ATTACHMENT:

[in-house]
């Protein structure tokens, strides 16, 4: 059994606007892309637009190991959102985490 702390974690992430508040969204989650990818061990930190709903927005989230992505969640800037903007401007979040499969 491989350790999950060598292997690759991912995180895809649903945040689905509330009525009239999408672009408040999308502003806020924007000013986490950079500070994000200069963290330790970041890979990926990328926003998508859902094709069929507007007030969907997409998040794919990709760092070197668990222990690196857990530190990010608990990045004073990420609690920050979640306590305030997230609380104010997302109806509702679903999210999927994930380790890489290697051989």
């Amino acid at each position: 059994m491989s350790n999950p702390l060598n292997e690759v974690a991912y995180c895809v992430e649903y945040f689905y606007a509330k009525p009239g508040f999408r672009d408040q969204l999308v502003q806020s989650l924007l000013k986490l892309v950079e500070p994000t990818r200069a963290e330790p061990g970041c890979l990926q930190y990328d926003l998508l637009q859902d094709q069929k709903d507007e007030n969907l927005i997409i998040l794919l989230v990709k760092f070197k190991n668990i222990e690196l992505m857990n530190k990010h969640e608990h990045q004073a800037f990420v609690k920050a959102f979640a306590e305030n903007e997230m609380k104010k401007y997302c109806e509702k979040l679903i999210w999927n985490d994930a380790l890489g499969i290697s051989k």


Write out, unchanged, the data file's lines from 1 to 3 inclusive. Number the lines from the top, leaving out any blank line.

[in-house]
């Protein structure tokens, strides 16, 4: 059994606007892309637009190991959102985490 702390974690992430508040969204989650990818061990930190709903927005989230992505969640800037903007401007979040499969 491989350790999950060598292997690759991912995180895809649903945040689905509330009525009239999408672009408040999308502003806020924007000013986490950079500070994000200069963290330790970041890979990926990328926003998508859902094709069929507007007030969907997409998040794919990709760092070197668990222990690196857990530190990010608990990045004073990420609690920050979640306590305030997230609380104010997302109806509702679903999210999927994930380790890489290697051989």
């Amino acid at each position: 059994m491989s350790n999950p702390l060598n292997e690759v974690a991912y995180c895809v992430e649903y945040f689905y606007a509330k009525p009239g508040f999408r672009d408040q969204l999308v502003q806020s989650l924007l000013k986490l892309v950079e500070p994000t990818r200069a963290e330790p061990g970041c890979l990926q930190y990328d926003l998508l637009q859902d094709q069929k709903d507007e007030n969907l927005i997409i998040l794919l989230v990709k760092f070197k190991n668990i222990e690196l992505m857990n530190k990010h969640e608990h990045q004073a800037f990420v609690k920050a959102f979640a306590e305030n903007e997230m609380k104010k401007y997302c109806e509702k979040l679903i999210w999927n985490d994930a380790l890489g499969i290697s051989k």